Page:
I would not have expected Wallace to go through this “stray dog” phase, had I not done all the research prior to embarking on this adventure into cording a Poodle coat. Thankfully though, I had read up enough and my mind knew this was all part of the process. All the while, my heart was screaming, “This can’t be right! Why are you matting his coat on purpose?!?”
The weeks passed on and I remained diligent in my cording task.
Wallace got his bath every two weeks, after he was towel dried, Wallace was allowed to air dry until his hair was completely free of any moisture. During those early weeks, Wally would chill on the sofa at the end of the day. I would take this opportunity to slowly pick through his hair with my fingers. When I’d find a mat, I’d grip it on either side and tear it down the center, right down to the skin. I learned quickly that it was very important I begin this cording process in proper fashion. Tearing apart cords meant taking them all the way down to the skin. The cords should not be matted right at the skin, as they would then pull on the skin and become very uncomfortable, even painful, for my Poodle guy. After a couple of months, the strategic matting process only needed to occur once every couple of weeks. I usually tried to time the separating of cords with bath night.
By December 2017, Wallace and I had a pretty good routine. The foundation of his cording on his jacket had become virtually self sufficient. Pulling cords apart began to happen less frequently.
January through March of 2018, nothing much changed for Wallace. His hair continued to grow and his mats began to really shape up to look more like pronounced cords. By the beginning of April, handling Wallace's growing cords had become much easier!
Today, bathing is up to once a week. Spring in Alaska is a messy, muddy season. And with mud comes extra care for the coats on all of my Poodles.
Wallace’s baths are still relatively simple. I am sure to get shampoo soaking on all of his cords. And I've learned the real secret in bathing a corded Poodle lies in the thorough rinsing after the sharp. I typically rinse Wallace’s corded coat two times, sometimes three just to be sure. Once I am sure he is completely free of dirt and shampoo, I take a towel and squeeze out the water in each cord. This process actually goes faster than it sounds.
Pro Tip: use a microfiber towel like this one to soak up as much water out of the cords as possible.
Once the cords have been towel dried to the best of my ability, Wallace is free! I do like to bath and dry Wallace in the early evening. By allowing him the rest of the evening and night to lounge around and dry, Wallace is 90-100% dry by the time he awakes the next day.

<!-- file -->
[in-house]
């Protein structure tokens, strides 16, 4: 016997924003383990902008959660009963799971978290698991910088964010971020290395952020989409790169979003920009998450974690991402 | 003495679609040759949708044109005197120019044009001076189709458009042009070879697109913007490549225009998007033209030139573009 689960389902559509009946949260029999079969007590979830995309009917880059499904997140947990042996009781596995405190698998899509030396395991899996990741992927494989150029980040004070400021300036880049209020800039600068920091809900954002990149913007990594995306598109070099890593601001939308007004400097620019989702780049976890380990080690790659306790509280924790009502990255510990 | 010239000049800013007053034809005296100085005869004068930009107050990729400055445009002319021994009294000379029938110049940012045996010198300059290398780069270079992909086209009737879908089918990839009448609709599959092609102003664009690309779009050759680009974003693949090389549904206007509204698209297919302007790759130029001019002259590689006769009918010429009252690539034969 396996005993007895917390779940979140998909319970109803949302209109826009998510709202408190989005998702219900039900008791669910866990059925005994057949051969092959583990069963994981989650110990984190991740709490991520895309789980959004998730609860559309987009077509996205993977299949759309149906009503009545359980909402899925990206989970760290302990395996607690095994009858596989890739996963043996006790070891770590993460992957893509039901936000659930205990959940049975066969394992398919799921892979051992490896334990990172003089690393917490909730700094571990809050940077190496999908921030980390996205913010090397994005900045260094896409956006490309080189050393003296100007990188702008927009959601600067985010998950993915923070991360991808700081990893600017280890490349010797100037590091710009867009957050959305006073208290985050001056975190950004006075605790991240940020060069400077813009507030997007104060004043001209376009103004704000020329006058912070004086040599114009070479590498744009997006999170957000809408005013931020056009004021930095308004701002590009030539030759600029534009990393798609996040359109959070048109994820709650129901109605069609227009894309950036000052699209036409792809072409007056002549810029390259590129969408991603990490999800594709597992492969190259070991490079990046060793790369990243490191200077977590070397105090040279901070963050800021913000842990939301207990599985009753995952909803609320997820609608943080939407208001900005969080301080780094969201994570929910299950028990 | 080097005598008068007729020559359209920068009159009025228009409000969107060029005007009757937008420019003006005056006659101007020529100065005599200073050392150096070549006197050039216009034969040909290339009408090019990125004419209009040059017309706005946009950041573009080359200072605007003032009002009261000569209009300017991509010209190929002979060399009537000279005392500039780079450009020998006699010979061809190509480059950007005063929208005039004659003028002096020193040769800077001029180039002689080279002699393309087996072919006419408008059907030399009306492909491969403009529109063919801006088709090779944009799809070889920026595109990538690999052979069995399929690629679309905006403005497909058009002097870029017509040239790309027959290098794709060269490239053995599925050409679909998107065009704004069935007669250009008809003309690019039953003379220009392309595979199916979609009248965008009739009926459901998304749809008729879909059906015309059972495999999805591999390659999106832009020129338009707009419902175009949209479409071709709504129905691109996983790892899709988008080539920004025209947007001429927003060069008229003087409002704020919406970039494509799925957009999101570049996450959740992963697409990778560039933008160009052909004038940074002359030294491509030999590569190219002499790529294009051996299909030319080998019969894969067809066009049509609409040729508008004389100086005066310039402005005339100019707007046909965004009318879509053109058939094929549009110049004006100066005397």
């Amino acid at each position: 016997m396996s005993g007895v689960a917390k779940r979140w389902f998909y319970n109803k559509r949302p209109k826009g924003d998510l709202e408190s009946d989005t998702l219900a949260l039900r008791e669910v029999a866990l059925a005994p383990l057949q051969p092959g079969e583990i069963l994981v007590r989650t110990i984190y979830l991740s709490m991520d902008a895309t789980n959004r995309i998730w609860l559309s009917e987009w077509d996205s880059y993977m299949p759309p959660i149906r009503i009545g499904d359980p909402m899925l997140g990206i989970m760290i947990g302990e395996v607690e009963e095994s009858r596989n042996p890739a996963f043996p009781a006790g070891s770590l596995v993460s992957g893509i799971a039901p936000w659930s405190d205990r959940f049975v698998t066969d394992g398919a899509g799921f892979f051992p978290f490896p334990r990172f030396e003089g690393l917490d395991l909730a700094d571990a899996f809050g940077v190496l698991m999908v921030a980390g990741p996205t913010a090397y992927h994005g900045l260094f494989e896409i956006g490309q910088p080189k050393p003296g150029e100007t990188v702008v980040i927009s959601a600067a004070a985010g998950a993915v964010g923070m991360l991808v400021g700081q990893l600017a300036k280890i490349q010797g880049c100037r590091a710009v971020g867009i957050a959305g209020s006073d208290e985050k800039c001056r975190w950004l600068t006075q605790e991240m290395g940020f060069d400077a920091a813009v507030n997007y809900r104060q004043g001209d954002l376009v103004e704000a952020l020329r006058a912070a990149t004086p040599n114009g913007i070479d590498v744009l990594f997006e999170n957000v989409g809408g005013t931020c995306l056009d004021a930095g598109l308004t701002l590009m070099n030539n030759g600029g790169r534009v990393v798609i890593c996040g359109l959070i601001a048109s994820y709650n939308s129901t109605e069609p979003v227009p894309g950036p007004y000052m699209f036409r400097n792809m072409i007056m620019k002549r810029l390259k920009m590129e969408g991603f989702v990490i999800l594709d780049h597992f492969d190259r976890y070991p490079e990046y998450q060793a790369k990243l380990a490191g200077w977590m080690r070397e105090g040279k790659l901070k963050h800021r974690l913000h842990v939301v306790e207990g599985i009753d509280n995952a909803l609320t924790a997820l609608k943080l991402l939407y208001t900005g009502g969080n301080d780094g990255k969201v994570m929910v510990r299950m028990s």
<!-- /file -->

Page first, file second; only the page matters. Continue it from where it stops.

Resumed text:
Sometimes Wallace’s coat isn’t quite finished drying by the next day. In that instance, I simply keep Wally separated from his other brother and sisters, until he’s completely dried. Restricted playtime outdoors and no horse play with the other dogs, ensures those Poodle cords will dry properly, right to the skin, and eliminate opportunities for mildew to grow in the coat.
For the first time since July 2017, when our coat cording adventure began, I took shears to Wallace’s jacket! Just before his bath this past weekend, I grabbed the kitchen shears and went to work cleaning up the ends of his Poodle cords on Wallace’s jacket. I used kitchen shears because I was, after all, cutting mats. The thickness and texture of these mats would dull my regular grooming shears in just a few cuts. And I’d only spent about $25 on my kitchen shears. They are much easier to replace when compared to my grooming shears of considerable more value.
I took each cord on Wallace’s jacket and snipped off the loose hair on the ends of the cord. The result was his cords looked more even and much thicker. I’d got rid of the straggly part of each cord that had never matted, and left behind a lovely, thick, rounded cord.
It has been nine months since Wallace and I began this cording journey.
Nine months ago, Wallace’s ears were shaved short with a 10 blade. Today, nine months later, his ears are finally long enough to begin cording themselves. When the casual observer sees Wallace, they don’t typically notice the parts of his cords that are still more curl than cord. But, to my eye, those curls-not-yet-cords stand out like a big red sign. I find I’m now at a better position to understand why the cording experts say this process takes a year or more.
Wallace cords will only get better with time. And here, at just over nine months in, I can say with certainty that I am totally digging the look!
I’m loving the corded Poodle style so much… Bryce just may be next!